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Teaching Tips

Girl Scout Day

March 12, 2020

by: LWT staff

5 minutes

Juliette Gordon Low said, “the work of today is the history of tomorrow and we are it’s makers.” 

Juliette Gordon Low, founder of Girl Scouts of the USA, began with a small group of 18 girls who were culturally and ethnically diverse to help develop and grow their leadership skills. Low has empowered millions of girls across the United States during her years and beyond. March 12 is Girl Scout Day and celebrates the creation of the first Girl Scout group on March 12, 1912. Girl Scouts learn by doing and have a lot of different activities to help change the world! At Learning Without Tears we also offer lots of opportunities for children to learn by experiencing our hands-on manipulatives, so we are excited to celebrate! Our developmentally appropriate multisensory activities help to focus on the whole child. Whether a child needs help with starting their capitals at the top, step-by-step formation, or eliminating reversals, multisensory activities, such as the Slate Chalkboard and Wet-Dry-Try, can help!


As we know, we are living in the age of technology! Girl Scouts have grown with the changes happening in our communities. We know that girls are underrepresented in science, technology, engineering, and math (STEM). Now is the time to discover solutions that help girls participate more in these areas. The Girl Scout Research Institute (GSRI) found that 74 percent of high school girls across the country are interested in the fields and subjects of STEM. Therefore, we need to provide our girls with opportunities for readiness skills in the areas of science, technology, engineering, and math.

At Learning Without Tears, we have many hands-on, developmentally appropriate technology activities starting in Pre-K. Providing digital experiences for our young learners is also an excellent way to promote these learning opportunities. Participating in the Wet-Dry-Try App brings this activity to life on an iPad or an interactive whiteboard. Teachers can use digital tools in their classroom by using the Integrated Print and Digital Solution or the PreK Interactive Teaching Tool to support their instruction. The digital assets found in these teaching tools make teaching handwriting fun and exciting for all learning styles!


In today’s world, we need to lift our girls up and focus on positivity, just as Girl Scouts demonstrate in their troops. Relationships and promoting positive friendships are key with the growth of Girl Scouts. Girl Scouts earn badges and awards when they participate in activities to promote social-emotional skills and relationships. Girl Scouts are broken into grade levels to promote friendships within their specific age range. They learn about gaining new friends as part of a troop, they expand their circle of friends, share stories, and as they grow, they can choose an issue they care about and discuss with their troop members. Promoting social-emotional skills is not only important to Girl Scouts but to Learning Without Tears. You will find that every lesson promotes some sort of social-emotional skill building. These skills may include taking turns, listening and following directions, and socialization, just to name a few.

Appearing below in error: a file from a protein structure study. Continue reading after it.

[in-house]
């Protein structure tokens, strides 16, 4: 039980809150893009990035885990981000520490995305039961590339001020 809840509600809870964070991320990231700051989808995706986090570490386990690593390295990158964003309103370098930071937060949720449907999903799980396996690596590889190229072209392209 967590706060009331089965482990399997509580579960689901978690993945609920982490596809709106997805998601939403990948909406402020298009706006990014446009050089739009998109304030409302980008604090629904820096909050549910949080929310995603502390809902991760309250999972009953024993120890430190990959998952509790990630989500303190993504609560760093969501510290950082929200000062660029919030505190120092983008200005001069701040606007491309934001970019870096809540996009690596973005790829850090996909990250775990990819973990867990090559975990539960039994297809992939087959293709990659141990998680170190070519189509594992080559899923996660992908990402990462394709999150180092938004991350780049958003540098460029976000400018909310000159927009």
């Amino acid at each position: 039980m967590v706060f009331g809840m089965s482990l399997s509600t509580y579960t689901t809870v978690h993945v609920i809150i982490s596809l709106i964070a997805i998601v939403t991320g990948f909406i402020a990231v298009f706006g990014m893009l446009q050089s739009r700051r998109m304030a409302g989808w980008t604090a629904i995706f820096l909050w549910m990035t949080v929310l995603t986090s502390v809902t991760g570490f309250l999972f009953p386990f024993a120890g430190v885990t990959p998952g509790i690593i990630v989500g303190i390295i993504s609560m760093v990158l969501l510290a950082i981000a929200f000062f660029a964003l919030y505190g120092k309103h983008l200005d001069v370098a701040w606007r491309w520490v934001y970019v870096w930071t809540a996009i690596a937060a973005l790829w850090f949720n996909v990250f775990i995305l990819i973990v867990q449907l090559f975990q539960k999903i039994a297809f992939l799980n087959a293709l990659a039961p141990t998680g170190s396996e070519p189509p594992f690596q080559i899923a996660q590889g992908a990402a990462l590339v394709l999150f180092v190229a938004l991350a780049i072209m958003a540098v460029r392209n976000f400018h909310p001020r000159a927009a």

Girl Scouts promote playing and exploring outside. Think of ways you can promote outside exploration with the children you are working with on a daily basis. Below you will find five ways to promote outside activities while learning letters simultaneously!

  1. Scavenger Hunt: Have children explore outside for different objects beginning with the letter you are working on in the classroom.
  2. Alphabet Chalk: Write letters with sidewalk chalk on the ground. Have children jump to the letter that is called out. Repeat with different letters to help with this letter recognition activity!
  3. Wheelbarrow Letters: Have children partner up and wheelbarrow walk to letters that are placed on the ground. Or, use the A-B-C Touch and Flip® cards and have children wheelbarrow walk to find that letter.  Repeat!
  4. I Spy: Play “I Spy” with finding objects that start with the letter you are working on in the classroom.
  5. Painted Letters: Have children “paint” letters on the sidewalk with water.

Have fun! The outdoors can provide a rich environment for learning. So as you are outside with your friends, remember to “Make new friends but keep the old. One is silver and the others gold.” Did you sing this as you were reading it? I know, I did!

Learn more about Girl Scouts here.

Learn more about Learning Without Tears.

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